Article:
Momentos pile up at a memorial site in the Juan Baptista De Anza Park. Fans left everything from posters to flowers to basketballs in the days following the tragic helicopter crash. Photo by Judith-Daly Brister-Knabe
Following the sudden death of 41-year-old Kobe Bryant on Sunday, Feb. 26, local fans from all generations gathered to grieve.
The scene of Bryant’s fatal helicopter crash attracted many onlookers seeking closure and offering respect. Fans carefully laid flowers, candles and jerseys at a shrine in front of the basketball courts at Juan Bautista de Anza Park. The traditionally empty Lost Hills Road became an epicenter of mourning.
“I’m 43, and I’ve lived and died with Kobe,” mourner and fan Baranaby Hitzig said. “I’m just thankful that I got to grow up with him.”
Hitzig, who like Bryant recently had a newborn of his own, came to pay his respects to a man whom he said made him who he is.
“I saw his first game, and I went through all the trials and tribulations, the air balls in Utah and his court case and the losses,” Hitzig said. “And then to celebrate, you know, the championships … I feel like I’ve been a part of his life his whole career, [so] it just hurt me in such a huge way.”
In 2006, Hitzig met Bryant outside of Fox Studios after Bryant appeared on “The Best Damn Sports Show Period.” 14 years later, Hitzig still has the photo readily available on his iPhone.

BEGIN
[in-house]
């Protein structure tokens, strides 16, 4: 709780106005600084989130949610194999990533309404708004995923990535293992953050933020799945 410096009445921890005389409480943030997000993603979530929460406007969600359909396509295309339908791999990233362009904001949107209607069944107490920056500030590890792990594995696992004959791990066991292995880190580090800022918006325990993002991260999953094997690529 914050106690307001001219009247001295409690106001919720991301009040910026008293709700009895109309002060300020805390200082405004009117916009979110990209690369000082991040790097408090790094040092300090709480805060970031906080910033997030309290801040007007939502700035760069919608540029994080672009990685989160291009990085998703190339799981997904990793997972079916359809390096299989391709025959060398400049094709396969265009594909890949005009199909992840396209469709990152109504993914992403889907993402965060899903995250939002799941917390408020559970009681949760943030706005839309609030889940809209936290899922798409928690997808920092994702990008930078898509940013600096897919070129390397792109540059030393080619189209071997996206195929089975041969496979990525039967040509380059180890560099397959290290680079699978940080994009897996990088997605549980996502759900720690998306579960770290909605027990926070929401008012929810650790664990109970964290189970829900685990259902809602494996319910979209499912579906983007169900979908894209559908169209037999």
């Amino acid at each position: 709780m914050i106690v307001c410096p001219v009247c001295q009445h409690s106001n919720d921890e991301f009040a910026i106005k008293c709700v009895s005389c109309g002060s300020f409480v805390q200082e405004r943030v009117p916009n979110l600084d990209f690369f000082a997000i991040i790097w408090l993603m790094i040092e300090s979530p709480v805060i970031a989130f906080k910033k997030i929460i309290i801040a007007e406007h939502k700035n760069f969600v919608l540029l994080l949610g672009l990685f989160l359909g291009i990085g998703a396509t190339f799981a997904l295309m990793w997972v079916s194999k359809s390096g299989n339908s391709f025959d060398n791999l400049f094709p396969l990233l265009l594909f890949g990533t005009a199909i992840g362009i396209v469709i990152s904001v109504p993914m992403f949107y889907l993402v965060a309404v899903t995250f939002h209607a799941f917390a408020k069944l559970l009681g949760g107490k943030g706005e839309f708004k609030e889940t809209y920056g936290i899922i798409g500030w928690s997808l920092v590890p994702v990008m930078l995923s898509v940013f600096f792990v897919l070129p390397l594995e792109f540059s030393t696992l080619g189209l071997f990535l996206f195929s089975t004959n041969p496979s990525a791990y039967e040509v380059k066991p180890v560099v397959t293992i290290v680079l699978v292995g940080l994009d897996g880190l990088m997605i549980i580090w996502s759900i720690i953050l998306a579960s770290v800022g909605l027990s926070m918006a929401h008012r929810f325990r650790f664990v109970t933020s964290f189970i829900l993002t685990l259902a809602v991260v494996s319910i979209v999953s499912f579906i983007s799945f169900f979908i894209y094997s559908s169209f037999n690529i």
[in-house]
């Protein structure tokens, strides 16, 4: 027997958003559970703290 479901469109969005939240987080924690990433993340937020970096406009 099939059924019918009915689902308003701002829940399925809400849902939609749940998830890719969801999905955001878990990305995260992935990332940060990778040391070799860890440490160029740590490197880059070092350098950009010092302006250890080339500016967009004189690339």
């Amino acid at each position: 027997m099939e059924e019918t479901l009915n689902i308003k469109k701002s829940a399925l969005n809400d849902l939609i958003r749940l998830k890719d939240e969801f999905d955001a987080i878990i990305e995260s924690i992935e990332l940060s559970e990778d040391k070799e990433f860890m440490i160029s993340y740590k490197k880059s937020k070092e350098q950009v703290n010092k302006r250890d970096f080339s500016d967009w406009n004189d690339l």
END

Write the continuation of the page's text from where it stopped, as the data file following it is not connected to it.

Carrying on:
A few feet from Hitzig, 27-year-old Taylor Messuri was also suffering Bryant’s death. Messuri was one of many onlookers who, out of respect for his hero, chose to wear Bryant’s Lakers jersey.
Messuri, a shooting guard and small forward, said he attributes much of his passion for the game to Bryant.
“He was an inspiration,” Messuri said. “That Mamba mentality will stick with all of us.”
Raquel Garret, a mother whose son began participating in Bryant’s Mamba Sports Academy when he was nine, stood with her arms folded looking over the site. Her son is now 15 and the junior varsity starting point guard at Notre Dame High School in Sherman Oaks. Garret said her son was devastated by Bryant’s death.
“He wailed for a while because, you know, he’s doing his basketball thing because of Kobe,” Garret said. “He’s watched him since he was 1 year old.”
Even though Garret’s son has attended Mamba Sports Academy for several years, he never met Bryant.
“All of the trips he’s ever been to out there, he’s never had one opportunity to say hey or shake his hand,” Garret said. “So that is kinda like a dream [that is now] awash for him. But I told him to keep his spirits up because there are only more opportunities from here.”
As a mother, Garret said the families of the victims and all of their pain is her first concern.
“My prayers and thoughts and everything else are always going to be with them because of this tragic moment,” Garret said.
Many of the children whom Bryant inspired are now grown adults, including onlooker Kung Ou, who also donned Bryant’s jersey to pay his respects.
“He really got me into playing basketball,” Ou said. “I started watching him as an 11-year-old. Anytime I need inspiration, I’ll watch some of his highlight videos to get me fired up.”
Behind the fan-made shrine of Bryant, children played ball on the courts at Juan Bautista de Anza Park.
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